Until 1989, production had been sold in bulk to wine-merchants. But that year, Guillemette and I took over the estate. We have 8 hectares, 25% of them are planted in white grapes and 75% in red. With such a little surface, we have the time to take a good care of our vines. We could sell 8 “climats” (specific growths) with one plot of Beaune first growth “les Champs Pimont” but we prefer to blend our “village” appellations to produce only one Givry red wine and one white wine called “Haut Colombier”. However, all the first growths are sold as such. In 2005, we started to work soils again as my father used to. The superficial roots were cut, so the vine had to plunge deep into the ground to live in harmony with the terroir.
The pruning is adapted to our goals of production with 2 buds on the spur and 3 on the cane for the Pinot so that vegetation has more space. Disbudding is systematically carried out and in the years when grapes are big we just let one grape per shoot with a maximum of 8 per stock. Once grapes have been sorted out, we never have big yields. We have chosen rational pest control and have abandoned herbicides, acaricides and sexual confusion. Our interventions depend on the risks of diseases. One of the factors that determine the start of the harvest is acidity. With low yields, phenolic maturity is never a problem. With a little crew of 15 pickers, we sort out the grapes in the rows so that only healthy, ripe grapes get to the winery.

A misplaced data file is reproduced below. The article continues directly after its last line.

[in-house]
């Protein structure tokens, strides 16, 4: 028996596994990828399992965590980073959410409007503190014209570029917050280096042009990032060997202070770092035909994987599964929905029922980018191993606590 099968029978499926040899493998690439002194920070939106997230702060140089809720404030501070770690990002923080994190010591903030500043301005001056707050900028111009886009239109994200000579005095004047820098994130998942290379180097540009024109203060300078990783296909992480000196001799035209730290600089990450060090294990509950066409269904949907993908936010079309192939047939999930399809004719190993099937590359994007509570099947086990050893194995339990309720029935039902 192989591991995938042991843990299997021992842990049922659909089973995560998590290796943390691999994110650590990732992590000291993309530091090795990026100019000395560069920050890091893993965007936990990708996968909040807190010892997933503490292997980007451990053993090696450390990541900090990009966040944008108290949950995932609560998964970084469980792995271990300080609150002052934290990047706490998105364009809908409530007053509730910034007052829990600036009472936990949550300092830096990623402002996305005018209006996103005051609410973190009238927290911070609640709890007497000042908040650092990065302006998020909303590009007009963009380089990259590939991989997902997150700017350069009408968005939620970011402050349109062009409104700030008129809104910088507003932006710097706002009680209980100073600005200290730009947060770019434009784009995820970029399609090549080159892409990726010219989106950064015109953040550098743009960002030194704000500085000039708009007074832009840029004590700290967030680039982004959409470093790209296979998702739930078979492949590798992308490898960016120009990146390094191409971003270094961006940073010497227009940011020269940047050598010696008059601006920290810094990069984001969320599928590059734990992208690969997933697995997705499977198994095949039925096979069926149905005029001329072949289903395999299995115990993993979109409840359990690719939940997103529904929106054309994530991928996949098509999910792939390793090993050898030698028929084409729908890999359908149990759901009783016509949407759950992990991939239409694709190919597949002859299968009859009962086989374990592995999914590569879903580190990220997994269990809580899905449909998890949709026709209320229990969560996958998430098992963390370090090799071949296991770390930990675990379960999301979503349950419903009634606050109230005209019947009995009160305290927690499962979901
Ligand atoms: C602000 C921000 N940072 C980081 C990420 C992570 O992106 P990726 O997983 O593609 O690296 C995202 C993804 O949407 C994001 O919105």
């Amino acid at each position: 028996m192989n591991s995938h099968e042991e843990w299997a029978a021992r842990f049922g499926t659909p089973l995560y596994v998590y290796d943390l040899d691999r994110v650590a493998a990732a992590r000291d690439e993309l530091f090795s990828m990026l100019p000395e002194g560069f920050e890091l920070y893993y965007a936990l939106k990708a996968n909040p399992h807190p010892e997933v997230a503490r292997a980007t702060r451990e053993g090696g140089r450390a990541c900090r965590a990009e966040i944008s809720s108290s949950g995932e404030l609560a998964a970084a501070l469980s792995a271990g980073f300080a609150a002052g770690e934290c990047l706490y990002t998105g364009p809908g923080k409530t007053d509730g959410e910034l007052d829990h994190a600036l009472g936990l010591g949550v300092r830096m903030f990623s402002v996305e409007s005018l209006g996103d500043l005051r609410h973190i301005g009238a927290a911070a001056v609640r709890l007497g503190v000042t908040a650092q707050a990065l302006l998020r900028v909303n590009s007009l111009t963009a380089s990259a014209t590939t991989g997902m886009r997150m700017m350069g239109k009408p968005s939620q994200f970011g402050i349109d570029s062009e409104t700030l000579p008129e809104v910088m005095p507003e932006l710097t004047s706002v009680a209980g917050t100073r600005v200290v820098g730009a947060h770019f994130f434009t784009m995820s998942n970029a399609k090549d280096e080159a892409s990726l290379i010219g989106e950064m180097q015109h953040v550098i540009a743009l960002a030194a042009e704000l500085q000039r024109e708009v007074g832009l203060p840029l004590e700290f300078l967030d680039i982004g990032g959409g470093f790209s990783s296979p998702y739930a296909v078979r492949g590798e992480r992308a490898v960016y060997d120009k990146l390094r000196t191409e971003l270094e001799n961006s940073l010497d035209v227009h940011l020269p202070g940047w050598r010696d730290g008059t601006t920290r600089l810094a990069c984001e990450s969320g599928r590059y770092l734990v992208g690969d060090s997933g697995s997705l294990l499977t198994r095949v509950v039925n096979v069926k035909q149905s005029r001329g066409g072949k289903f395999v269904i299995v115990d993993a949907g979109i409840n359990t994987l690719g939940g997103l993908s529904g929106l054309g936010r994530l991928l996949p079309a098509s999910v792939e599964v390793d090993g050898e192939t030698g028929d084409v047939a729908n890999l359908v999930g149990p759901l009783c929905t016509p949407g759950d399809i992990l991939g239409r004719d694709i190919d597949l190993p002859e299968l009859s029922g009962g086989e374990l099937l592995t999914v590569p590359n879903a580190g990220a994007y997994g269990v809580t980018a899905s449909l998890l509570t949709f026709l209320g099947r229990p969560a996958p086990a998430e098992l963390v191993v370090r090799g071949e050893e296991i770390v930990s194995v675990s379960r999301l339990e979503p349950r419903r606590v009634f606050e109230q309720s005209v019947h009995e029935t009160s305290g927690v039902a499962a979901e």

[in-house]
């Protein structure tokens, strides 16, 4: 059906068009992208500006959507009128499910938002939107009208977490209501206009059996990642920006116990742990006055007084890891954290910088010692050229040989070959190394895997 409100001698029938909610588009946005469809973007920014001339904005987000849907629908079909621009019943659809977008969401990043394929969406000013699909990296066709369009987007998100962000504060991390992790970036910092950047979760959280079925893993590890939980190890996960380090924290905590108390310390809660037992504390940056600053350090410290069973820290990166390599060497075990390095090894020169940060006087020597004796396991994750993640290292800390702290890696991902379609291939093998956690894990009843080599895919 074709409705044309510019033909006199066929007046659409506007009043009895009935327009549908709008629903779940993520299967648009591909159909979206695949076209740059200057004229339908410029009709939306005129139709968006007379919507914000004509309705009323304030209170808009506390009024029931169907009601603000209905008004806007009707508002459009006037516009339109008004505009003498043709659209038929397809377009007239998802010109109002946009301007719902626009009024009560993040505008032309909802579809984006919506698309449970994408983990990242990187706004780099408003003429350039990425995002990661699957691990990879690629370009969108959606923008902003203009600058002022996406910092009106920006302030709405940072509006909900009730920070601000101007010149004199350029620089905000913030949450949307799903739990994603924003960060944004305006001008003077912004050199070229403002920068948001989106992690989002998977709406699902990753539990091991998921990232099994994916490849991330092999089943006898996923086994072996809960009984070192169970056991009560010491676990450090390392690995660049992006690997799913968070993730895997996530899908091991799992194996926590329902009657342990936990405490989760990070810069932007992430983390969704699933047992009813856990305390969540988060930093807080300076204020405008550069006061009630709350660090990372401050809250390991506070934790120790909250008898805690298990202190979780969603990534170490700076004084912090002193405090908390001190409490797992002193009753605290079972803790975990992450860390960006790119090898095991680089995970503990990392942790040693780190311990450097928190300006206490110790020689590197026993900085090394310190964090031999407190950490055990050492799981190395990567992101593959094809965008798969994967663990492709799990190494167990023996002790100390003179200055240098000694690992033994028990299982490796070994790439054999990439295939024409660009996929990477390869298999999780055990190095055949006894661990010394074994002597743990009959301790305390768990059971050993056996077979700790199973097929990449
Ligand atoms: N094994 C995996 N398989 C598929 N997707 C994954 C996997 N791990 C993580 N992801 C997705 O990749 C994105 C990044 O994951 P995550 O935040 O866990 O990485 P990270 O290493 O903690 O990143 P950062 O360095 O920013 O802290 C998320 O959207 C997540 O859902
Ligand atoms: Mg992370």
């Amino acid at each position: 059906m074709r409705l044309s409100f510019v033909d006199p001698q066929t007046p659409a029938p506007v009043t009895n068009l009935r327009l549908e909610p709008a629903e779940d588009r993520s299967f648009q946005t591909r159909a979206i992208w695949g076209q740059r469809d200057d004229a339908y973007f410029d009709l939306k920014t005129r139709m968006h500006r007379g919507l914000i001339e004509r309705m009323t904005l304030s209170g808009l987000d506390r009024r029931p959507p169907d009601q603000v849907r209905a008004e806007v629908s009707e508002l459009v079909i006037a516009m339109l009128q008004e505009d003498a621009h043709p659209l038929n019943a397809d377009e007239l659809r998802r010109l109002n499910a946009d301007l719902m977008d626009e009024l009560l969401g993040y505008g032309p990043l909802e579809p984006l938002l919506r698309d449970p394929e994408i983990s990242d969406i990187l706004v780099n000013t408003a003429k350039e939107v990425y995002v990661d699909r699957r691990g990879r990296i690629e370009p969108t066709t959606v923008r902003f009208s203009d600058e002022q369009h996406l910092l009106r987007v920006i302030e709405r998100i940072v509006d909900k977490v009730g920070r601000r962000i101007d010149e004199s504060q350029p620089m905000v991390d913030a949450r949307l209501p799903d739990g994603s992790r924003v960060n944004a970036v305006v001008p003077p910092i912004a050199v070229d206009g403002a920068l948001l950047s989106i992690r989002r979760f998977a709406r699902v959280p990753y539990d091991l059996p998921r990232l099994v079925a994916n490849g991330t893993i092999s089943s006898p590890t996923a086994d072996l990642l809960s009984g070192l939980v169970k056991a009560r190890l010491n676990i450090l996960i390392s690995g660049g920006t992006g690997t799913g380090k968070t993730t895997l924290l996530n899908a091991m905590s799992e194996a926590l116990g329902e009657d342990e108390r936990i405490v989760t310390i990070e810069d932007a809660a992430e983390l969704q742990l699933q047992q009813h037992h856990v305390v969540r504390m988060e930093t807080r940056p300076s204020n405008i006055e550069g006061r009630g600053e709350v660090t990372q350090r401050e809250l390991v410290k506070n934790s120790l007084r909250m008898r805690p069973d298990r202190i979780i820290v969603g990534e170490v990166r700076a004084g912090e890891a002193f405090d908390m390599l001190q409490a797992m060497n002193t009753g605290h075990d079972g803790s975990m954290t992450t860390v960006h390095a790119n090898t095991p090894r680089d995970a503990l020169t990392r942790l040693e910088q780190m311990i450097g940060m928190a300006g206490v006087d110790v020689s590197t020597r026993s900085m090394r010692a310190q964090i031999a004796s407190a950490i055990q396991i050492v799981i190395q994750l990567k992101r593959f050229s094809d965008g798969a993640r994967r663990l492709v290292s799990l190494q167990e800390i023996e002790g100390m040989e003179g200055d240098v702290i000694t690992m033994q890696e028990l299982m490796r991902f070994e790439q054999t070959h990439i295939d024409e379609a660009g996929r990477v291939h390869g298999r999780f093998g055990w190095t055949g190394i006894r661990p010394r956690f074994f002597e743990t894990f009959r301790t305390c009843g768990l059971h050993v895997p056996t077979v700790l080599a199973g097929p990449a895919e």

The Pinot is cooled down to 12°C so as to have a cold fermentation of 3 to 5 days, depending on the vintage. Then, natural yeasts wake up, start working wildly when the vat's temperature reaches about 32/ 33°C and colour is extracted. A few punchings of the cap are carried out at the climax of fermentation. Devatting takes place at around 25°C, even if there are still some sugars left and free-run wine and press wine are blended in another vat for 8 days before being run in barrels. Our wines stay in casks for a year, with a change every 2 years- that is 50% of new barrels.
It is easier in Chardonnay since after the fermentation start, with our indigenous yeasts, we fill our casks, a third of which are new. Our only task consists in putting lees back in suspension during the aging which does not last more than a year. Our wines are filtered before bottling for we want them to get some brightness.